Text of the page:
Instead the new Socialist administration will stress the efficacy of sanctions as a practical lever with which to bring Iran to heel. Jean-Louis Bianco, chief of staff of France's last Socialist president, François Mitterrand, and author of a parliamentary report on Iran, says economic sanctions against the Islamic Republic have been productive and that under Hollande the “line would be one of great firmness … however … France would oppose armed intervention, even if Iran does develop a nuclear weapon … [and] won't support an Israeli or American military action in Iran .... An Israeli strike won't prevent the Iranians from continuing" their nuclear program, he insists.
 
It may be assumed, therefore, that Hollande will restore France’s traditional ambivalence toward the United States, as well as its unstated pro-Palestinian stance. Ironically, these are largely Gaullist principles underlining France’s independence, and contrast strikingly with the outgoing president’s Atlanticist leanings and pro-Israel pronouncements.
 
The Baghdad meeting on May 23 offers Monsieur Hollande a first and potentially irresistible opportunity to revise France’s policies toward Iran.
 
“The rise to power of Hollande does not constitute an opportunity only for one side, but should be seen as an equal opportunity for all parties,” says Ambassador Koleini. “In other words, the French elections have opened up a window for the European Union to rectify its behavior toward the Islamic Republic so as to create a new sphere for bilateral cooperation.”
 
This may be a case of the Islamic Republic of Iran projecting its own best-case scenario. However, with Sarkozy gone, the biggest cheerleader for the hawkish strategy is removed, and Hollande has much bigger travails to deal with at home and in the EU, and the temptation to "pause and park" the Iranian crisis may be too great to pass up on.

The Iranians are anxious to make a favorable pitch to the new president and have been lobbying hard. They point to past cooperation in the Middle East, Persian Gulf and the Caucasus. Given France’s historical links with Syria and Iran’s strategic alliance with the Assad regime, strategists in Iran plan to make this a key issue with which to "hook" the French. As a whole, Tehran hopes to advocate Damascus’ case by stressing the risks presented by the overthrow of the Alawite minority, and the opportunity this would give Salafists sympathetic to Al-Qaeda.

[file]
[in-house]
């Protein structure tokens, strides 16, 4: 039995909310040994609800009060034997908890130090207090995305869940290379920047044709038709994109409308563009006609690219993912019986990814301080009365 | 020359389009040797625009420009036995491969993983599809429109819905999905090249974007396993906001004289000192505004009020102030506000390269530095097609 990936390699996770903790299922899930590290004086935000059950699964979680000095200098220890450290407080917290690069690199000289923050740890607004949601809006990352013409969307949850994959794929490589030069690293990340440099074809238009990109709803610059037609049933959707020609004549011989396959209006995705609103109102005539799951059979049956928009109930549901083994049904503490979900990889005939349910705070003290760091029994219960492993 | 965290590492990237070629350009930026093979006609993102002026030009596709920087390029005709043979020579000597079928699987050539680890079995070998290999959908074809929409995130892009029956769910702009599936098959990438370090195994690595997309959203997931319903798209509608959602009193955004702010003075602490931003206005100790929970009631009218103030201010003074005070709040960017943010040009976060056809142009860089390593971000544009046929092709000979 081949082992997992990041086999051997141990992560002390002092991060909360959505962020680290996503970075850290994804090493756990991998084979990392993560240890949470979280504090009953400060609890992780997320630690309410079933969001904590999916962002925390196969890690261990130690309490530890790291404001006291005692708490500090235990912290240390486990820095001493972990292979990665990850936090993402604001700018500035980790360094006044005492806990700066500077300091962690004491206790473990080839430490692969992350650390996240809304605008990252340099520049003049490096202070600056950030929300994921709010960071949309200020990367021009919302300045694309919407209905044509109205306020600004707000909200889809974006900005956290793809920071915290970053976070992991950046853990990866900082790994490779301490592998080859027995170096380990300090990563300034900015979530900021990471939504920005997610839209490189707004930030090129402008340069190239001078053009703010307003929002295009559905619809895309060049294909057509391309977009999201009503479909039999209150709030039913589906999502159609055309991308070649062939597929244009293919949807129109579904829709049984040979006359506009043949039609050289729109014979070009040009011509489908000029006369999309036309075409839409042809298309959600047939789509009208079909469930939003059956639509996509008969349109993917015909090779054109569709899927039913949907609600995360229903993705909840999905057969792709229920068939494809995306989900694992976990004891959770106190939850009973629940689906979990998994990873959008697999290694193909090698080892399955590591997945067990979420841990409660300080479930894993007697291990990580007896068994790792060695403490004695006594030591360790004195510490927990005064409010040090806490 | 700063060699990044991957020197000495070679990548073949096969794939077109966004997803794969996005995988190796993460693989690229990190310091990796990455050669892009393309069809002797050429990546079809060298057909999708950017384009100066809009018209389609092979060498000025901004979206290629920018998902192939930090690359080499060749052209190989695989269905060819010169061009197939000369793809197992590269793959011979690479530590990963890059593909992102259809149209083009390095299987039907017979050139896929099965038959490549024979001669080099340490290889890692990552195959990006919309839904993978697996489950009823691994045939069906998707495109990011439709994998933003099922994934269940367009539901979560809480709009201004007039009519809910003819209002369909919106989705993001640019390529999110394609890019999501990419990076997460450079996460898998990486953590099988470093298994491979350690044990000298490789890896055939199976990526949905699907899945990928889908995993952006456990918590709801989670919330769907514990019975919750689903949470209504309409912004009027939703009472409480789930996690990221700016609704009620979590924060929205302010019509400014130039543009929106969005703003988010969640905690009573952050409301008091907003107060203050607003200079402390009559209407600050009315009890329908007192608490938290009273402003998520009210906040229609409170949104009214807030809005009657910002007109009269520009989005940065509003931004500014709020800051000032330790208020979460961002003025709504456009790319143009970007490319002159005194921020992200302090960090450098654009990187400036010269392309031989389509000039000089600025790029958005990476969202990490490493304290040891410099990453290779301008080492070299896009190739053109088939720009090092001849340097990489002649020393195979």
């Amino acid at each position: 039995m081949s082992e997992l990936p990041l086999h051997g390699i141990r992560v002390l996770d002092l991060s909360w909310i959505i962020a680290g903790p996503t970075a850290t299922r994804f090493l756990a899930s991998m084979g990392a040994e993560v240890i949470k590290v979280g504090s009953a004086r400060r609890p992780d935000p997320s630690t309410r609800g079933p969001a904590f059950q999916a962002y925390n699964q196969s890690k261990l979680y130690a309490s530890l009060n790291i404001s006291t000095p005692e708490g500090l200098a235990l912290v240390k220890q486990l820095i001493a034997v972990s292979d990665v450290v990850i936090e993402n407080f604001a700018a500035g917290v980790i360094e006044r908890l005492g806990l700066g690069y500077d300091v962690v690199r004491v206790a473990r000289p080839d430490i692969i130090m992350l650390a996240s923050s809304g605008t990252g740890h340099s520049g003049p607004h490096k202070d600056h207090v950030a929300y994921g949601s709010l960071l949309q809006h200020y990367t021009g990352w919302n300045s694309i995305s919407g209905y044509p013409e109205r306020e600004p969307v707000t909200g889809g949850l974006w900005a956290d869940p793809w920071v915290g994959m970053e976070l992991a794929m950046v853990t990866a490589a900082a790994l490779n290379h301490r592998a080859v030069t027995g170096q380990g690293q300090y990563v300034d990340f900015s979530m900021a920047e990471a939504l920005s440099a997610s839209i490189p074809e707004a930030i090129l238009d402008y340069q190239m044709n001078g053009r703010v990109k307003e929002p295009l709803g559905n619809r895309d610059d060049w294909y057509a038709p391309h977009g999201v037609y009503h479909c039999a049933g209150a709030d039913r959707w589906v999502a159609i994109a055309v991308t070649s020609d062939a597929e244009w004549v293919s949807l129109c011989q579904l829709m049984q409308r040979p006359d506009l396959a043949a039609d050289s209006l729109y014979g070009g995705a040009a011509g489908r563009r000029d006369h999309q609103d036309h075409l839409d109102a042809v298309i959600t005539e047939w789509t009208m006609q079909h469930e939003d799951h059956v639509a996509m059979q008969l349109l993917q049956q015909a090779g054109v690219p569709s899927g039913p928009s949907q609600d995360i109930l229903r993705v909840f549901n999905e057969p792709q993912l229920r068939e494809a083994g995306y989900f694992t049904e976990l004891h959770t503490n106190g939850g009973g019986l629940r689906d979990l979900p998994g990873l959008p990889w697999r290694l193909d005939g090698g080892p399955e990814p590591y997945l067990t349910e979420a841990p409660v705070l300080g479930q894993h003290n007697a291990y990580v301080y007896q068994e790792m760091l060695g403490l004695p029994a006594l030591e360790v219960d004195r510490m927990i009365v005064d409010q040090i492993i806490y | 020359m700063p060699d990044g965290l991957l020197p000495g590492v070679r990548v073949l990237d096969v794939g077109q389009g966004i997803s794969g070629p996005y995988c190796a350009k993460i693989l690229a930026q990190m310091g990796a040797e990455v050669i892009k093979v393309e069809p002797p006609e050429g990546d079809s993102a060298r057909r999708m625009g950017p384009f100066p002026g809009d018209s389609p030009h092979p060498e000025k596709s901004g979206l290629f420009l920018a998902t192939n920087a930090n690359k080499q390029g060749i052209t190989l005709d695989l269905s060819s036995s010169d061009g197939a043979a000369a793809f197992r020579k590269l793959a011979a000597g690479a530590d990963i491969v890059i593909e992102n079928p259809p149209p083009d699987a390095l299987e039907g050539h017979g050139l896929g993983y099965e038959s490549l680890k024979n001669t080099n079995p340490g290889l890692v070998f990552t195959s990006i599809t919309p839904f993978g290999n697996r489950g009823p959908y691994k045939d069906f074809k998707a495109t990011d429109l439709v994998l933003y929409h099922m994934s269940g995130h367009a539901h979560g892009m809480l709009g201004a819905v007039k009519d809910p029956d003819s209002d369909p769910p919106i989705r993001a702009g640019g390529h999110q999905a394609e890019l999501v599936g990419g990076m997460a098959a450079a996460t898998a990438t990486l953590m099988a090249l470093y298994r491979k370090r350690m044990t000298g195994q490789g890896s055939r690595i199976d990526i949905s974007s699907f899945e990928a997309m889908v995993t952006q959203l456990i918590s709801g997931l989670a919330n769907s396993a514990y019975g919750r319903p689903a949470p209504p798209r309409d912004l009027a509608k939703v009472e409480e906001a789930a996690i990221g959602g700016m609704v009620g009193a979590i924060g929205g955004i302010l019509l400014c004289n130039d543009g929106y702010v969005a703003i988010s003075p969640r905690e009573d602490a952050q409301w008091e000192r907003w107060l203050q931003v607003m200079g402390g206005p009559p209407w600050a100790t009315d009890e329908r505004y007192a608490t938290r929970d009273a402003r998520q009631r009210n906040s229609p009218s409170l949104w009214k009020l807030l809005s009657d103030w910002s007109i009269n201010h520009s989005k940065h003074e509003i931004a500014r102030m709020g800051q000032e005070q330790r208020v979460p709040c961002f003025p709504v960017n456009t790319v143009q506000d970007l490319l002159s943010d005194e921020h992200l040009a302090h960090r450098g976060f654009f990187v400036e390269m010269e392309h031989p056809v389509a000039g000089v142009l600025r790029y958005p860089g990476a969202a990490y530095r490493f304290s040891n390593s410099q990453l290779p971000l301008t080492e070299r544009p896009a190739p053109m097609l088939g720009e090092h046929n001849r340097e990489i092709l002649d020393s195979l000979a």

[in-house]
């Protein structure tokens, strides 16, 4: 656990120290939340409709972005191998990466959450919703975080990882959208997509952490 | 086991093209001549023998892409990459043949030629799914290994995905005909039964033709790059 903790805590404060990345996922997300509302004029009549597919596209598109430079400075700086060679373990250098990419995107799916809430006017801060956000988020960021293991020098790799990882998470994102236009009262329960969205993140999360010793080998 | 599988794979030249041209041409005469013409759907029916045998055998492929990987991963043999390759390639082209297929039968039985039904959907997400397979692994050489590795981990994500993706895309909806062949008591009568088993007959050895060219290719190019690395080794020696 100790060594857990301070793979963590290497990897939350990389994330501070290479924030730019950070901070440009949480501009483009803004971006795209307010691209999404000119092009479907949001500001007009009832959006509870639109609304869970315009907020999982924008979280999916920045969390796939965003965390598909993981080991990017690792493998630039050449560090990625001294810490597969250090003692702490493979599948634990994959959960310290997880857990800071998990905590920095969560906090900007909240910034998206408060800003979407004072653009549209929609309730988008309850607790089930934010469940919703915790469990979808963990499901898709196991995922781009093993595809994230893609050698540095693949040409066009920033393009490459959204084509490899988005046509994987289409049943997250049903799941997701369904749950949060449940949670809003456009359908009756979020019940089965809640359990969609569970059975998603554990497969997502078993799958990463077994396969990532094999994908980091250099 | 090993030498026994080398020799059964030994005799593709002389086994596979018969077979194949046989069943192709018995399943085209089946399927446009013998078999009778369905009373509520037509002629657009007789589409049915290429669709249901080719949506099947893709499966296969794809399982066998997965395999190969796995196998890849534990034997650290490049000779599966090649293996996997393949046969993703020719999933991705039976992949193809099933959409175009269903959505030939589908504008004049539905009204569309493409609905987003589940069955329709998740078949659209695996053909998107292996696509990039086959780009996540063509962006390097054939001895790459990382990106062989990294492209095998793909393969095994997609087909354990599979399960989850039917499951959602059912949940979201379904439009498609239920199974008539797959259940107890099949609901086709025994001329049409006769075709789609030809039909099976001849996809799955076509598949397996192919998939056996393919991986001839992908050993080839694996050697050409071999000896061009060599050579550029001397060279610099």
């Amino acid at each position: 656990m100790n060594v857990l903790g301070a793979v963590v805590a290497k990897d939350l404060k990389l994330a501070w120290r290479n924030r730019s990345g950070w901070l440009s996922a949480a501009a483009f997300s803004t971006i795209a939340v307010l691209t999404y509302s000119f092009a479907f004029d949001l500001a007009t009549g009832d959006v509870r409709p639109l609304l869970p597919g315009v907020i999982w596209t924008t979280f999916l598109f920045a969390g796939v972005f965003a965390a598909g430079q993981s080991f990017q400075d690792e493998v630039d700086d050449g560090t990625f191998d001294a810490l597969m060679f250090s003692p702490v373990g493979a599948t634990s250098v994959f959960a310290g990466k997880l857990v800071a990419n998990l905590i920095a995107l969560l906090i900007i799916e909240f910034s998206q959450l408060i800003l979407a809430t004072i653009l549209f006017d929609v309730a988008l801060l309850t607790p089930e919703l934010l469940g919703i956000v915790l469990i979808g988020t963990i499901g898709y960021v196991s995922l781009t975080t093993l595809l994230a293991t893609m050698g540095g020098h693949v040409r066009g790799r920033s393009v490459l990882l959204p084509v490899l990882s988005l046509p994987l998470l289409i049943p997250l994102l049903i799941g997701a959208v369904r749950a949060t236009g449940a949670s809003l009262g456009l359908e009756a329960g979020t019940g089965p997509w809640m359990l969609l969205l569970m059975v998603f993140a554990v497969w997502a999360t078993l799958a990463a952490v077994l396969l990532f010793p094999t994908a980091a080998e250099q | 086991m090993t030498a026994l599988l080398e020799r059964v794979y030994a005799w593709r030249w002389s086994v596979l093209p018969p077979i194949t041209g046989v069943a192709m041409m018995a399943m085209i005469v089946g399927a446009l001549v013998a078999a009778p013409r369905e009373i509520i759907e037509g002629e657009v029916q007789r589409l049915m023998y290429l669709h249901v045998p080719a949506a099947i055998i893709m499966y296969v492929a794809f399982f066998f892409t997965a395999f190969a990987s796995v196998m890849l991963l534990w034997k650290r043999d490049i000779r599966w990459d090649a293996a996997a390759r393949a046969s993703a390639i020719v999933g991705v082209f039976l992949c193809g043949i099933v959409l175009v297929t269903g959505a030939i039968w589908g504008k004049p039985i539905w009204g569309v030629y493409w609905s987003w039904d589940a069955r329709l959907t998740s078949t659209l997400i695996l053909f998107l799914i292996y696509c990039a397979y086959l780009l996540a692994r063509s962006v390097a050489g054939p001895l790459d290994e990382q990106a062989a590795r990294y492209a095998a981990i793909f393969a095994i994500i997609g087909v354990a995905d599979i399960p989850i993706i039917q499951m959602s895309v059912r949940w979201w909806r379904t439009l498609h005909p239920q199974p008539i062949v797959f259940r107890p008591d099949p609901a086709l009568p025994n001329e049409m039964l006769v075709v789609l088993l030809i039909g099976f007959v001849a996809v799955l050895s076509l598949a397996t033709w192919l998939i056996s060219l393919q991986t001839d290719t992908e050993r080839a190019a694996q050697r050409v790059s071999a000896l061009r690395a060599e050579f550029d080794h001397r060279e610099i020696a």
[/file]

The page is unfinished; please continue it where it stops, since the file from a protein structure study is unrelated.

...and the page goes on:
Furthermore, Tehran calculates that the global economic crisis, and more specifically the currency crisis ravaging the European Union, will force its Western critics to perform an about-face on the nuclear issue. And Iran will begin by testing France’s resolve by offering it key industrial concessions. Iran hopes that by driving a wedge between France and its Western allies, it can undermine the sanctions’ regime as a whole. However, this is a huge gamble, and given the crippling impact sanctions have already had on Iran’s economy, it is unlikely that France would be willing to break ranks at this stage. However, should France’s rhetoric change, then Tehran will feel it has gained a strategic victory, and the threat of war would recede.
 
The situation is made more interesting still, given the fluid current of political events. From Greece to Germany, Russia to the United States, change is afoot, and France as a pivotal nation, a leader in the EU, a member of NATO, and with a permanent seat on the United Nations Security Council has a major role to play.
 
Looking ahead it may be expected that the presidency of Hollande will usher in a more moderate approach, where in general France will endeavour to pursue a balancing role in the United Nations Security Council and seek a consensual, multilateral approach.